TIMELESS BUKHARA USSR

For centuries the oasis city of Bukhara has shimmered beneath the sandy layers of the central Asian desert like an ancient jewel. Now the Soviet Union is spending tens of millions of rubles to dust off this city's surface and many others in an effort to restore some of the country's ancient cultural luster.

The onetime center for Muslim theology, just north of the Soviet border with Afghanistan, stands out as a reservoir of medieval architecture. Restored monuments blend with the city's sunbaked brick and mud-plastered homes, which rim narrow, winding dirt streets.

Today, a long-range project under a special article in the Soviet Constitution is aimed at "restoration and preservation of monuments connected with the history of the Soviet Union and peoples of its republics," according to Intourist, the official Soviet tourist agency.

The Char-Minar Mosque, with its four blue-tiled domes (one topped with a large clump of twigs depicting a stork's nest), is just one remnant of an Islamic past dating back more than ten centuries.

But the stork's nest, communal water wells, and maze of city streets are only the physical landmarks of the past. The atmosphere, too, reflects ancient traditions. Berobed, turbaned men are so commonplace that a visitor realizes he alone is the oddity.

Automobiles are rare and seem out of place. Tourist-laden taxis lumber around city streets while occasional sightseeing buses snake their way along the few roads that can accommodate them.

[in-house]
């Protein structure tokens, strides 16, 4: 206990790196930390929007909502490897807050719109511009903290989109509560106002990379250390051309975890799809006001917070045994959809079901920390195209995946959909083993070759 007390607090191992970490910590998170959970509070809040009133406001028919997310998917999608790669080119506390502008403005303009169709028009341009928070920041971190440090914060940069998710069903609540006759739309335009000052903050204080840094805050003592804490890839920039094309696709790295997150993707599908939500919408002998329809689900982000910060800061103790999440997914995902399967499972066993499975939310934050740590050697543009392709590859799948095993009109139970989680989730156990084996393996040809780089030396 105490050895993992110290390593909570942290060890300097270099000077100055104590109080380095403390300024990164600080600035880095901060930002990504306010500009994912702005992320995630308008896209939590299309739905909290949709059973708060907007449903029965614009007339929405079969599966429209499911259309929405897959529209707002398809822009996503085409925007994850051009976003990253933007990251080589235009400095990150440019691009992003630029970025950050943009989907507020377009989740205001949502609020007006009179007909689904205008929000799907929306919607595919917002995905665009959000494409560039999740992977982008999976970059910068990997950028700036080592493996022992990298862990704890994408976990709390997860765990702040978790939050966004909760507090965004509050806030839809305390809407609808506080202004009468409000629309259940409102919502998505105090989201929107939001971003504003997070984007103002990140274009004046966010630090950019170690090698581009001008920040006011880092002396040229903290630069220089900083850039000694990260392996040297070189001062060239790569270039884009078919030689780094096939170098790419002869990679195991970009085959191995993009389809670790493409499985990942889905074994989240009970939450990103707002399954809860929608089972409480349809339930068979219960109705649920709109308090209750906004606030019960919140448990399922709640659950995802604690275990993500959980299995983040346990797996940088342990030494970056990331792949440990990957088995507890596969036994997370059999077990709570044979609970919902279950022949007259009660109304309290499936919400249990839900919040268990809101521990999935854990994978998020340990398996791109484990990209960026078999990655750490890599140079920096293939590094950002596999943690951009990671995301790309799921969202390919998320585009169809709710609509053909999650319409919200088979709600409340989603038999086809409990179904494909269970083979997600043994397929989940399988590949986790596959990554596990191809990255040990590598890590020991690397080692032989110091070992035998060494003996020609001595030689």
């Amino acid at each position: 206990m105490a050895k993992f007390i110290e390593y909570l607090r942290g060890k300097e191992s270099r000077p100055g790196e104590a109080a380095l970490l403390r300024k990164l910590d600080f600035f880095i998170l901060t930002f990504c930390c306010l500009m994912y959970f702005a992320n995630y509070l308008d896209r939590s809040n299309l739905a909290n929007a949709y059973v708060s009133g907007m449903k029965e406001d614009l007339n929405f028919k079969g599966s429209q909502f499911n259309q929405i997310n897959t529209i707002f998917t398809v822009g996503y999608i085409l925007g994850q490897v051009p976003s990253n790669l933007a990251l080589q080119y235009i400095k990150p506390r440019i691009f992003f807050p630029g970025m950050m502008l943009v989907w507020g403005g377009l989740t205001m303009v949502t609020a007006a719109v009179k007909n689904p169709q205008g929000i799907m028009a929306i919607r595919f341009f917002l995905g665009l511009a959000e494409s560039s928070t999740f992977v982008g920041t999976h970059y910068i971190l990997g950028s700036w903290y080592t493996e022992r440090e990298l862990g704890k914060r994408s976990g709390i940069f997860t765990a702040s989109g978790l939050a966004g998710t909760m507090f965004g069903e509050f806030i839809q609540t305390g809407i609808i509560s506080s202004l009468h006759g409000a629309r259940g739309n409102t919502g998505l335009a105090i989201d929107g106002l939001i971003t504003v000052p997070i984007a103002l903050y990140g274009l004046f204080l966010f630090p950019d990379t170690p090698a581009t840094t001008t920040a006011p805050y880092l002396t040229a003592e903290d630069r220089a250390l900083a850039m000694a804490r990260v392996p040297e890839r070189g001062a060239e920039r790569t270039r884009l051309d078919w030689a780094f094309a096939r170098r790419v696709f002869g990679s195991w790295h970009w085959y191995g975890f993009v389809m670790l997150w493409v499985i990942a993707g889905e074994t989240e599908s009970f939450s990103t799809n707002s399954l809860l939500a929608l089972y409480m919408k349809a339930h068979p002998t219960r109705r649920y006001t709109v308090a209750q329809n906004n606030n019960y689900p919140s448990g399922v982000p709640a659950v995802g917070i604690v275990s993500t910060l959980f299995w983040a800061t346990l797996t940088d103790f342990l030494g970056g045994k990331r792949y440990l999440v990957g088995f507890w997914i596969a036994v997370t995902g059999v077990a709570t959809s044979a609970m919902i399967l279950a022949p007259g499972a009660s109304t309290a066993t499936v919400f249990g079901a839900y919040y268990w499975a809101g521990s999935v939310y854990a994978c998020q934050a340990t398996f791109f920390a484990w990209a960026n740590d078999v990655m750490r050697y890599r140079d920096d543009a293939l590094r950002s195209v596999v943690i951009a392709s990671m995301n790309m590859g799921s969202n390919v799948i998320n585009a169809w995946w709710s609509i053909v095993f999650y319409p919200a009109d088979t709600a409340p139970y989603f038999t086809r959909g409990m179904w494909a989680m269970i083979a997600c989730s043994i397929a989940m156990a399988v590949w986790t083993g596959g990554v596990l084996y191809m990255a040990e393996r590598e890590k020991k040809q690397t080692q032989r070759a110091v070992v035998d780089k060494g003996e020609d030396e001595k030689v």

One of the several restored madrasahs (muslim schools) is still being used as an active Islamic theological school.Several minarets have been preserved. And the city's main landmark, the Kalyan Minaret, is undergoing extensive restoration.

The monuments stand as testimony of Bukhara's rich but turbulent past. Founded in the first century, the city was already a bustling trade center when captured by the Arabs in the early 700s. Several centuries of Turkish and Persian control followed.

The region first came under Russian influence in 1868 when it was made a Russian protectorate. Members of the ruling Mangyt dynasty, however, continued to occupy the ark fortress (ruling residence) until the 1920s when the last remnants of the empire were overthrown by Red Army troops.

Today, as a center of Uzbekistan, the city is taking on the trappings of industrialization. The region produces 67 percent of the Soviet Union's cotton, half of its rice, and yields the famed karakul sheep pelts. It also sits atop major natural gas deposits. But the steel and concrete structures that have accompanied recent growth only form a modern shell around the city's ancient core.

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